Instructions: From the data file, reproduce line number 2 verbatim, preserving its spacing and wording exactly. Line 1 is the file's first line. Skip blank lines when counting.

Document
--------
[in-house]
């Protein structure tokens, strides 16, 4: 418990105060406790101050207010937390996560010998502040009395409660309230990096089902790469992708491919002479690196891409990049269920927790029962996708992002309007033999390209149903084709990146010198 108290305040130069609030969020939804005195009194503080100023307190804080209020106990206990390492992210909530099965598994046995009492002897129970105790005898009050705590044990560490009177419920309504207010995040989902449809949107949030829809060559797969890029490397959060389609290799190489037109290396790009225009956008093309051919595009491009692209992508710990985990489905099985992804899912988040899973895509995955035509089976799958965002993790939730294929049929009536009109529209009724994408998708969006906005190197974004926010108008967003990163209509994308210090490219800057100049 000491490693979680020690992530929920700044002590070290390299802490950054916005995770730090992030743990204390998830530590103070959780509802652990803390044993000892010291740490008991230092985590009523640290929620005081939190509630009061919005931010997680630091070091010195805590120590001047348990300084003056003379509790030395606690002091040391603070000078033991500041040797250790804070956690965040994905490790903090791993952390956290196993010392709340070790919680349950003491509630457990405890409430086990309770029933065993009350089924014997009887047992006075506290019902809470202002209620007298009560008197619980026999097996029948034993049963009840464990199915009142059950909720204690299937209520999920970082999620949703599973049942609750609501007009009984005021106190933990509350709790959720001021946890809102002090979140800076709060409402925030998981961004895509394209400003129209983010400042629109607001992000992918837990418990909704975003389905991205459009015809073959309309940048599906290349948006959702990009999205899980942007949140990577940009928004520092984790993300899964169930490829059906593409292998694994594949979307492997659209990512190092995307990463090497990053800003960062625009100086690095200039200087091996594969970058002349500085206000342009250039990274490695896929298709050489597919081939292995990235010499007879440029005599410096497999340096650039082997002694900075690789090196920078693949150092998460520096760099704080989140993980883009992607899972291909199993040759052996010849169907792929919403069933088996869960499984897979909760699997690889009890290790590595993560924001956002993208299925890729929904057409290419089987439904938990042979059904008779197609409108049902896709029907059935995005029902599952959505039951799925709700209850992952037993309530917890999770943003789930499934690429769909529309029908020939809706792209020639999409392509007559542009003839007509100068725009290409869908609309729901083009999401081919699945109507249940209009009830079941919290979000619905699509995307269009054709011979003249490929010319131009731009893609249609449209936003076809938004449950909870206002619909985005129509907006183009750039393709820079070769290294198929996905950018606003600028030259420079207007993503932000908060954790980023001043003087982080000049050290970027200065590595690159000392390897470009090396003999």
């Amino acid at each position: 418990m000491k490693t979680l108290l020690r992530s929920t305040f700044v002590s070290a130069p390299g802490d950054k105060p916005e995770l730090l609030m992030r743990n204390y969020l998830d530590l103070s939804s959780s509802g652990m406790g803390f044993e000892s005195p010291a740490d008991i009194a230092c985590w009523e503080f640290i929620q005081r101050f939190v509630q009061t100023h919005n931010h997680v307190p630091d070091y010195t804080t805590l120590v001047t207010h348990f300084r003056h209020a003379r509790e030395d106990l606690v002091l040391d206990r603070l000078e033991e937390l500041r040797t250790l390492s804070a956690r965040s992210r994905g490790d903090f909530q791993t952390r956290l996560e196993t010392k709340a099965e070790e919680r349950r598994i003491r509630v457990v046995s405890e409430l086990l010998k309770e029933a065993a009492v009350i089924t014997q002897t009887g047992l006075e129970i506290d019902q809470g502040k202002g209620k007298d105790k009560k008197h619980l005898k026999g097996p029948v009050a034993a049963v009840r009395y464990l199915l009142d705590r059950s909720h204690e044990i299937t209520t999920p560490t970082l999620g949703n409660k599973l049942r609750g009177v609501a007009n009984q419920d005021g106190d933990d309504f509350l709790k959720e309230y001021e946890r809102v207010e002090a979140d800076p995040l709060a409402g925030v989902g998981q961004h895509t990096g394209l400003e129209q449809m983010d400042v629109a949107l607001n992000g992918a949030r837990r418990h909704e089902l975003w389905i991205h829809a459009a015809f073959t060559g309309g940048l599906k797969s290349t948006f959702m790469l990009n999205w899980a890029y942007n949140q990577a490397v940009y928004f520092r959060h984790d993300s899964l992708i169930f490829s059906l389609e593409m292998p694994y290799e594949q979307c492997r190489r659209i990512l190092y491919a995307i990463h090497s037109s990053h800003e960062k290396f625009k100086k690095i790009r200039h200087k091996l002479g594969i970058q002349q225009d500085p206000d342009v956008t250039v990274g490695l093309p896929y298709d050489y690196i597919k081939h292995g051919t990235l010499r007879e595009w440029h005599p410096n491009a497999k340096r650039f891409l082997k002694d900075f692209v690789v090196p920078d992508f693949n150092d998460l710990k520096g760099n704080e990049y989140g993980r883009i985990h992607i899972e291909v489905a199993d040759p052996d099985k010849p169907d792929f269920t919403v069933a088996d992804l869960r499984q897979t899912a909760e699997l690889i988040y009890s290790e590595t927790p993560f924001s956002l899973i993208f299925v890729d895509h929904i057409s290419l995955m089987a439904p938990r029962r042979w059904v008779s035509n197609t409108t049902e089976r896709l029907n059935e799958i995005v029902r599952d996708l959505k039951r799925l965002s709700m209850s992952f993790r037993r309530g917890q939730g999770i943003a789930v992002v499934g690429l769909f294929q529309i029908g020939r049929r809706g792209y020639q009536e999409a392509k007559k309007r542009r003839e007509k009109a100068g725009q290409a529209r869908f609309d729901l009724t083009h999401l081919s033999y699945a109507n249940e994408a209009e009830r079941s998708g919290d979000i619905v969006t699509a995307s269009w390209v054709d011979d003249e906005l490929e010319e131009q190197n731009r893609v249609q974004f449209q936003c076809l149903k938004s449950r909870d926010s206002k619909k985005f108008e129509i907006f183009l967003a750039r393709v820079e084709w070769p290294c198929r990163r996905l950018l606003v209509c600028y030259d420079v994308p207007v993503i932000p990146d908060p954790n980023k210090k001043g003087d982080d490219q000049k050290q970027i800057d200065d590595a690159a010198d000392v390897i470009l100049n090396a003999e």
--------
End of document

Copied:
């Protein structure tokens, strides 16, 4: 418990105060406790101050207010937390996560010998502040009395409660309230990096089902790469992708491919002479690196891409990049269920927790029962996708992002309007033999390209149903084709990146010198 108290305040130069609030969020939804005195009194503080100023307190804080209020106990206990390492992210909530099965598994046995009492002897129970105790005898009050705590044990560490009177419920309504207010995040989902449809949107949030829809060559797969890029490397959060389609290799190489037109290396790009225009956008093309051919595009491009692209992508710990985990489905099985992804899912988040899973895509995955035509089976799958965002993790939730294929049929009536009109529209009724994408998708969006906005190197974004926010108008967003990163209509994308210090490219800057100049 000491490693979680020690992530929920700044002590070290390299802490950054916005995770730090992030743990204390998830530590103070959780509802652990803390044993000892010291740490008991230092985590009523640290929620005081939190509630009061919005931010997680630091070091010195805590120590001047348990300084003056003379509790030395606690002091040391603070000078033991500041040797250790804070956690965040994905490790903090791993952390956290196993010392709340070790919680349950003491509630457990405890409430086990309770029933065993009350089924014997009887047992006075506290019902809470202002209620007298009560008197619980026999097996029948034993049963009840464990199915009142059950909720204690299937209520999920970082999620949703599973049942609750609501007009009984005021106190933990509350709790959720001021946890809102002090979140800076709060409402925030998981961004895509394209400003129209983010400042629109607001992000992918837990418990909704975003389905991205459009015809073959309309940048599906290349948006959702990009999205899980942007949140990577940009928004520092984790993300899964169930490829059906593409292998694994594949979307492997659209990512190092995307990463090497990053800003960062625009100086690095200039200087091996594969970058002349500085206000342009250039990274490695896929298709050489597919081939292995990235010499007879440029005599410096497999340096650039082997002694900075690789090196920078693949150092998460520096760099704080989140993980883009992607899972291909199993040759052996010849169907792929919403069933088996869960499984897979909760699997690889009890290790590595993560924001956002993208299925890729929904057409290419089987439904938990042979059904008779197609409108049902896709029907059935995005029902599952959505039951799925709700209850992952037993309530917890999770943003789930499934690429769909529309029908020939809706792209020639999409392509007559542009003839007509100068725009290409869908609309729901083009999401081919699945109507249940209009009830079941919290979000619905699509995307269009054709011979003249490929010319131009731009893609249609449209936003076809938004449950909870206002619909985005129509907006183009750039393709820079070769290294198929996905950018606003600028030259420079207007993503932000908060954790980023001043003087982080000049050290970027200065590595690159000392390897470009090396003999």